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Detecting and defeating browser spoofing

Posted: 2017-05-03
By Lachlan Kang

Today we'll be discussing how Browserprint uses machine learning and your fingerprint to guess what browser family your browser is from, and what operating system you're using. The motivation for guessing these properties is to see if we can defeat fingerprint spoofing, particularly user-agent string spoofing, as this is simplest and most common form of spoofing. Because of this we ignored user-agent string when guessing browser families and operating systems, except when otherwise specified. We find that our method of browser guessing provides accuracy much better than random guessing. In fact we'll show that we can detect the true browser and operating system of a browser that is spoofing these things around 76% of the time, and that we can guess the operating system and browser family of browsers in general approximately 90% of the time, all with a final training set of less than 1000 fingerprints (imagine what could be done with 10,000).

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Finding independent clusters of fingerprint features

Posted: 2017-01-24
By Lachlan Kang

Today we'll examine how features of the fingerprint taken by Browserprint are related. Our goal is to see if there are any hidden relationships between features that we weren't aware of, to see if we can find clusters of features that are more or less independent of each other, and perhaps see if there are any redundancies that we could remove. To this end we're going to do clustering on fingerprint features using the amount of information they share as the distance metric. We'll start by presenting the results, then we'll discuss how we got them.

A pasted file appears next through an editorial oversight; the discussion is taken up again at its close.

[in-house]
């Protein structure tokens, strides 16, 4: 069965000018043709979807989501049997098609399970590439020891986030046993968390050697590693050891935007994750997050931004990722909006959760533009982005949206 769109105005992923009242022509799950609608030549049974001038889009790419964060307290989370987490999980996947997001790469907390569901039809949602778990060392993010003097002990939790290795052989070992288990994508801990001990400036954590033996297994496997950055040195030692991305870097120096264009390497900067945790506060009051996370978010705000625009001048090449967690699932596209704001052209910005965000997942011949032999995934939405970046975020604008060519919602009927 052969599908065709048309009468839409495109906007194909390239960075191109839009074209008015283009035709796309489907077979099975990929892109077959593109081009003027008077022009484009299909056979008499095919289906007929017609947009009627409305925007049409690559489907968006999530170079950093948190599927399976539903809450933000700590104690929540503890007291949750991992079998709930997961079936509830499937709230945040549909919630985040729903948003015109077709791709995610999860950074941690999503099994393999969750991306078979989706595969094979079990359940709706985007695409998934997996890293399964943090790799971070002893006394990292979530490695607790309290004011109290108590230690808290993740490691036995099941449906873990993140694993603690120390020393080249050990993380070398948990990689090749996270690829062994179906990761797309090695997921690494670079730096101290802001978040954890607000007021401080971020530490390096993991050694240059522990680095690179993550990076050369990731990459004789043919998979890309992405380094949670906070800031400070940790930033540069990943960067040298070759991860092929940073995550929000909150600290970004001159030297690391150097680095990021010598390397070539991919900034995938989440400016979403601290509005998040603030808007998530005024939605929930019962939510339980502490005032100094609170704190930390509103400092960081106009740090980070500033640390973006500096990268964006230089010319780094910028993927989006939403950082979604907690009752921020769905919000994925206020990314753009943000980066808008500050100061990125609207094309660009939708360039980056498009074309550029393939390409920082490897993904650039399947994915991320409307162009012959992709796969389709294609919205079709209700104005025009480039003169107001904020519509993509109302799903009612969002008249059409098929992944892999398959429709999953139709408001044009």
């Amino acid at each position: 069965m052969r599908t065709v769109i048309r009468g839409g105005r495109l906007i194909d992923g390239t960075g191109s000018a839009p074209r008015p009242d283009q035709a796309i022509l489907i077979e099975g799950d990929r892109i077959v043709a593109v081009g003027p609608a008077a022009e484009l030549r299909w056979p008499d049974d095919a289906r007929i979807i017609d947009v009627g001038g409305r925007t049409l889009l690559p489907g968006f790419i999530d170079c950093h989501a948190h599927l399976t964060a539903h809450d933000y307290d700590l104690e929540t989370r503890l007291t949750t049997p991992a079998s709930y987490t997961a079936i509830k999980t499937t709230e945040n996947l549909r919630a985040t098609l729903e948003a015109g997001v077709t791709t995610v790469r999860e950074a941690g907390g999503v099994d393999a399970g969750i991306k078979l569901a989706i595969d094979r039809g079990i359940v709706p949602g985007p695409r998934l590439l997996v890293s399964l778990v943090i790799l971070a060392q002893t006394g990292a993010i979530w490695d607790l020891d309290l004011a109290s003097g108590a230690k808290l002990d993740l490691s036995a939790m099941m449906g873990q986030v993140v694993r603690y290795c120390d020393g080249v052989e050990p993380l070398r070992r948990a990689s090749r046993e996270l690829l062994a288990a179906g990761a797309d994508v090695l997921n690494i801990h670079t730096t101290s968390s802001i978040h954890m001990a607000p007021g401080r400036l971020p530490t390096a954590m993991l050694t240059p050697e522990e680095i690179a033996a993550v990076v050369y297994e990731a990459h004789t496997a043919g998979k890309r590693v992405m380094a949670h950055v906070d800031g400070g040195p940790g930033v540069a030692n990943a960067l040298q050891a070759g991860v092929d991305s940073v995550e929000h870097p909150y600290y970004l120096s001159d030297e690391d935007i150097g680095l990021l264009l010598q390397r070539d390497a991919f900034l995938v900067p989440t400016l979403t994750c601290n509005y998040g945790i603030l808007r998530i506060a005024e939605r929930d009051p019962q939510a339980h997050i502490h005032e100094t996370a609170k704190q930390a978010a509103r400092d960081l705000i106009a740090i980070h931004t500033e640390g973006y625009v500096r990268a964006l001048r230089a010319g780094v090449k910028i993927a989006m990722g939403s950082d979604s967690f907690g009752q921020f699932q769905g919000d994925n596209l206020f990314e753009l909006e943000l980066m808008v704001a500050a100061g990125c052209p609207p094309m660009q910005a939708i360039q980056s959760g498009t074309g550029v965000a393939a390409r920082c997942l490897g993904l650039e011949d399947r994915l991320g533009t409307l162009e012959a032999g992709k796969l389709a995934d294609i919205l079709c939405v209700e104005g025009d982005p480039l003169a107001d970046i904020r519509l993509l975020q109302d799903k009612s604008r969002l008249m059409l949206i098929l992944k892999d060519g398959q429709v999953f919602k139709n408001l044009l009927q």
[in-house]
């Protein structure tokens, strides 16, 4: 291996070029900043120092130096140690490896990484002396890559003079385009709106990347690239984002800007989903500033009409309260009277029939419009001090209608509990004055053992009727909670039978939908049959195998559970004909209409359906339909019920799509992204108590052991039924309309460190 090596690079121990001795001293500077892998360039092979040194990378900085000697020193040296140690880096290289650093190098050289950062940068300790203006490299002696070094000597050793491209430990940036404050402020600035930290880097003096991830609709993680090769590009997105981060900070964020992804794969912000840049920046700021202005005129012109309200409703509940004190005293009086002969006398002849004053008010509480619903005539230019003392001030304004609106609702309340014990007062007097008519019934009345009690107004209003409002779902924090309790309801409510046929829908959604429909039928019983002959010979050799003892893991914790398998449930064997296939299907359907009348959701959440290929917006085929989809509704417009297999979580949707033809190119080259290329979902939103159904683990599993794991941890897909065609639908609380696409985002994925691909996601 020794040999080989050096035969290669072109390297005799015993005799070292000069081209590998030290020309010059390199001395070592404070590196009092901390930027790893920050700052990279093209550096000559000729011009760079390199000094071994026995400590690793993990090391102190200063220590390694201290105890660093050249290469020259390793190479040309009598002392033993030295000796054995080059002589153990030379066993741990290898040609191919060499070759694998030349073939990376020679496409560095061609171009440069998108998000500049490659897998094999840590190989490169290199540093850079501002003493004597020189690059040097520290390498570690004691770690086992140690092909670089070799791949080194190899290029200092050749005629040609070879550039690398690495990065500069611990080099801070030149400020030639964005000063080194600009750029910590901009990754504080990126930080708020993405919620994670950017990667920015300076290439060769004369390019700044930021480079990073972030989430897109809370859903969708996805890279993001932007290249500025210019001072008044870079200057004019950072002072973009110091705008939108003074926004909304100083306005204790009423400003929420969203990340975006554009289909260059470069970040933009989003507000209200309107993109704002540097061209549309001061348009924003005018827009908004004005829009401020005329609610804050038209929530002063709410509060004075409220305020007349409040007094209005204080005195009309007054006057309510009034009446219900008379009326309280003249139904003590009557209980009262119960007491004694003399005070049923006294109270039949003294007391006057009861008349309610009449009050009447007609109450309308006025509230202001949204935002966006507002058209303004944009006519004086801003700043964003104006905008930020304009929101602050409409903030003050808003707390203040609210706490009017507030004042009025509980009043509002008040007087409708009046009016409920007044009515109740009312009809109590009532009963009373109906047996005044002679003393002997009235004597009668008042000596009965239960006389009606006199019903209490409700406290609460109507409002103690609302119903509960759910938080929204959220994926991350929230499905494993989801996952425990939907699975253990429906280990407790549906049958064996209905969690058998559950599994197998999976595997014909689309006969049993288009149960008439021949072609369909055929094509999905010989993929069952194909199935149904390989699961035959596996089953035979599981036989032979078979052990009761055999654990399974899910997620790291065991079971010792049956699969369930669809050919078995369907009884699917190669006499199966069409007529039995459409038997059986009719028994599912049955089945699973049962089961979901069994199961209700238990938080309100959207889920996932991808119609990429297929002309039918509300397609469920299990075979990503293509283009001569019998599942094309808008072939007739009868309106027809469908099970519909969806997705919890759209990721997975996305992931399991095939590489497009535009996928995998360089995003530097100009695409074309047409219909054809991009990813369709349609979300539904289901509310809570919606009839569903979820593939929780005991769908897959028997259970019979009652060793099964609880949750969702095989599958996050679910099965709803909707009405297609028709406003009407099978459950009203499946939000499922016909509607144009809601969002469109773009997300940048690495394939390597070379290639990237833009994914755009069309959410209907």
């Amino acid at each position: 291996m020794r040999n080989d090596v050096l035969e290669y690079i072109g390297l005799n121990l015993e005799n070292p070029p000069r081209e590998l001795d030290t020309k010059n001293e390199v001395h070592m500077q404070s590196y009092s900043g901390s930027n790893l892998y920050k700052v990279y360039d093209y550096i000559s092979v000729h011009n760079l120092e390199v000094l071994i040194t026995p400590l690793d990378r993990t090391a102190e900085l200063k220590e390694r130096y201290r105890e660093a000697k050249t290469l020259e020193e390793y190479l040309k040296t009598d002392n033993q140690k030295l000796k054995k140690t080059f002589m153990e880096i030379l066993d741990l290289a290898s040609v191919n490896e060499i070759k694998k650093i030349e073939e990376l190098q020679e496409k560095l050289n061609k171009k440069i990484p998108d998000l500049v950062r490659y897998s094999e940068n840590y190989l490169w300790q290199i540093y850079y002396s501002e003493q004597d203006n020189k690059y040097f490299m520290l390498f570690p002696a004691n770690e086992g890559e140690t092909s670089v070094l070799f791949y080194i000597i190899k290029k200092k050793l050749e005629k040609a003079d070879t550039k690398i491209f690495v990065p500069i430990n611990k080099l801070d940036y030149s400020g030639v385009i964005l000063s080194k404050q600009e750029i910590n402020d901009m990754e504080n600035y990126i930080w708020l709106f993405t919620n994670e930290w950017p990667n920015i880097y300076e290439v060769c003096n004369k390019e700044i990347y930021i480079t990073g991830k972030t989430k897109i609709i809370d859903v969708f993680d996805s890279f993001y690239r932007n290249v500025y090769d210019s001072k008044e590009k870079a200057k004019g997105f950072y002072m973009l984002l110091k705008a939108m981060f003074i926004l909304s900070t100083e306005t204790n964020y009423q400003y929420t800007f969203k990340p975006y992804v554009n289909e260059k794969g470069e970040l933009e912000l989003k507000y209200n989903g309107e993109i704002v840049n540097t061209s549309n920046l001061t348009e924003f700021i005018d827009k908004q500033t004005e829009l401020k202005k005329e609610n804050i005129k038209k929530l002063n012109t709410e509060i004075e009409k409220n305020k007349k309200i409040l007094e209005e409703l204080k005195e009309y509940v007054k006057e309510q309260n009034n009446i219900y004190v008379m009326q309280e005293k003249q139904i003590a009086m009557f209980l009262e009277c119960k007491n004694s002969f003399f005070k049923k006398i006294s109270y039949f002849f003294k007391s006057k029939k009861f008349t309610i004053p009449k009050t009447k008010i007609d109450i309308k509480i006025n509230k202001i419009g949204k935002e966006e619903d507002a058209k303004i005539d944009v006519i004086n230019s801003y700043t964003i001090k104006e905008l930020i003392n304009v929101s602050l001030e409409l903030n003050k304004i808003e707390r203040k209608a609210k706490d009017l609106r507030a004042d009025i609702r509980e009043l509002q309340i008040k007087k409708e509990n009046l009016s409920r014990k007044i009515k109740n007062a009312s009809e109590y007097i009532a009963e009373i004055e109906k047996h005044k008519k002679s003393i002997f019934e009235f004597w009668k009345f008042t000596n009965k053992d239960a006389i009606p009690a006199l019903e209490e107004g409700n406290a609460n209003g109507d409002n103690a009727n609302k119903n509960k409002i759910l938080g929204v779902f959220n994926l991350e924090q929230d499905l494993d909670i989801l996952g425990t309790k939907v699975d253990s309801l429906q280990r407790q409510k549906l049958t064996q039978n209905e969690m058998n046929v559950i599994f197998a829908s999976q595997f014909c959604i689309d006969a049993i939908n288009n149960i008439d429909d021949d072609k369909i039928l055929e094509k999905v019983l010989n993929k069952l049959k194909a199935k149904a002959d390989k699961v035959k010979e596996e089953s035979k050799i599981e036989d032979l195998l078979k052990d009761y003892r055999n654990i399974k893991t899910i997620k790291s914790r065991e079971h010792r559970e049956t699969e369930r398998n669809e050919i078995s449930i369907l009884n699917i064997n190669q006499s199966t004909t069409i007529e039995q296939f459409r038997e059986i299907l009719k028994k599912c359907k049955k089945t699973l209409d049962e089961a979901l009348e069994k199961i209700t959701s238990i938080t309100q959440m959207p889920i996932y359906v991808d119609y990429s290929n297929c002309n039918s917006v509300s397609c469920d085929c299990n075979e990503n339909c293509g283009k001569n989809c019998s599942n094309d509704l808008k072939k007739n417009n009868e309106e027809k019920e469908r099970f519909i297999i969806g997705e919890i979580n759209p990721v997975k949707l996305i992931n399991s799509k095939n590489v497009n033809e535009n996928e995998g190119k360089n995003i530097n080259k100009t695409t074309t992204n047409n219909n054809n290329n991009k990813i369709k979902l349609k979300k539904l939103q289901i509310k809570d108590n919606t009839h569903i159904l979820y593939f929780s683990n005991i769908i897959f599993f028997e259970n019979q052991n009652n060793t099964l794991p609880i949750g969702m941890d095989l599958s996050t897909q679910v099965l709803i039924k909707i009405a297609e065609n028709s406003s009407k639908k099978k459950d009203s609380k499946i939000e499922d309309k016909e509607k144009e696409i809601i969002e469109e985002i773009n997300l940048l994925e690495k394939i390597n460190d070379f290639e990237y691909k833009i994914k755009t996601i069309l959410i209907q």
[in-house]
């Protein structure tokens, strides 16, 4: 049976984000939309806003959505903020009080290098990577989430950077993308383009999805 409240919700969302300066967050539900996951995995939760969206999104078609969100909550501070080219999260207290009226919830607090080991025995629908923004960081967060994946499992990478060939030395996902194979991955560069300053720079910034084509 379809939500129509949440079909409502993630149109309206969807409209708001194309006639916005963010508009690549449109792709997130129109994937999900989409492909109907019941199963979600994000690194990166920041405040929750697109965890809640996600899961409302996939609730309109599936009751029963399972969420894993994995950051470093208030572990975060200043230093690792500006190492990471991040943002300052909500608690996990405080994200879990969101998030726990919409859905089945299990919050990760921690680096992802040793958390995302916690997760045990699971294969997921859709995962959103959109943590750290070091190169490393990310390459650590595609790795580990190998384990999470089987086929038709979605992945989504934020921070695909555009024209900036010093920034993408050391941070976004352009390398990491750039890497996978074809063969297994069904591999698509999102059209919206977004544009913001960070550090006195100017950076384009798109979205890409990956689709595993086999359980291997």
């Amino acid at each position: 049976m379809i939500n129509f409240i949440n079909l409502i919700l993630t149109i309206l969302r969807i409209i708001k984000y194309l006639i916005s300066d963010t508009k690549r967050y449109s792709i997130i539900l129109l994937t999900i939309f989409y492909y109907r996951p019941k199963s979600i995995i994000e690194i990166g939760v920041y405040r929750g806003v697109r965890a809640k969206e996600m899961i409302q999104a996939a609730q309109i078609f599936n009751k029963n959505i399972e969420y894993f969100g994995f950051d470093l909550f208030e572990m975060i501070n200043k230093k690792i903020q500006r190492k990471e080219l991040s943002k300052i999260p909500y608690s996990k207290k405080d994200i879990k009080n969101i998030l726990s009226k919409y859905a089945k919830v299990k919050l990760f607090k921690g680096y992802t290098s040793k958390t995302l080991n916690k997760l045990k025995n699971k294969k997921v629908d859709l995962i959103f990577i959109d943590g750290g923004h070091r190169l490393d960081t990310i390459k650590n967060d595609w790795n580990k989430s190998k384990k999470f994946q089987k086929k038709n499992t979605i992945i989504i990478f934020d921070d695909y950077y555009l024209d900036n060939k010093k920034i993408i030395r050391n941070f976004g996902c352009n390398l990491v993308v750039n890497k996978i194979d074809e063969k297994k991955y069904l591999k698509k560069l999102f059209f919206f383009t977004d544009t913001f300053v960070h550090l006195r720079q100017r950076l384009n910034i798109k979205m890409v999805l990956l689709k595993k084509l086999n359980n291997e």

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Revisiting HSTS supercookies

Posted: 2016-09-08
By Lachlan Kang

Supercookies are a class of techniques for storing data in your browser that tends to be difficult to remove and can be used to track you. Recently we've been exploring HSTS based supercookies after an email tipped us off to their existence. Our interest in them stems from how they can be used to track and potentially deanonymise users of VPNs or Tor. HSTS is a browser feature that allows websites to specify that future visits to a domain should only ever be via HTTPS, never HTTP. This behaviour can be used to store a single bit of data per domain, whether HSTS was enabled for the domain or not.

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Defences against fingerprinting

Posted: 2016-08-05
By Lachlan Kang

If you're on this website you probably have at least some idea of what browser fingerprinting is. Fingerprinting is a method of tracking you across the web that is much harder to defend against than previous techniques. Inter-domain tracking, the kind of tracking that involves following you between websites, is an invasion of your privacy; typically tracking is done to build a profile of your browsing habits that can then be sold and used to serve you ads. If you would have a problem with showing a stranger your Internet history you should have a problem with tracking. In particular you should have a problem with browser-fingerprint based tracking, which we refer to more succinctly as fingerprinting, since it's so difficult to disable.

There are several different ways to defend against fingerprinting, and each has their own positives and negatives. In this blog post we're going to discuss and compare each method.

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User fingerprinting via CAPTCHAs

Posted: 2016-06-11
By Lachlan Kang

Important note: Almost all of this is currently theoretical and has not been implemented or trialled. We have absolutely no intention of adding these tests to the main fingerprinting suite of Browserprint. It's possible that in the future we may add some of these tests to the site as optional proof of concept tests for people to play around with completely separate from the main fingerprinting suite. In that case we probably won't be recording results and if we are we will make it very clear.

The main reason for fingerprinting browsers is to track users. So why then do we focus on fingerprinting the computer and software of the user rather than the user themselves? If we can fingerprint the user instead of their browser we can track them even if they switch computers.

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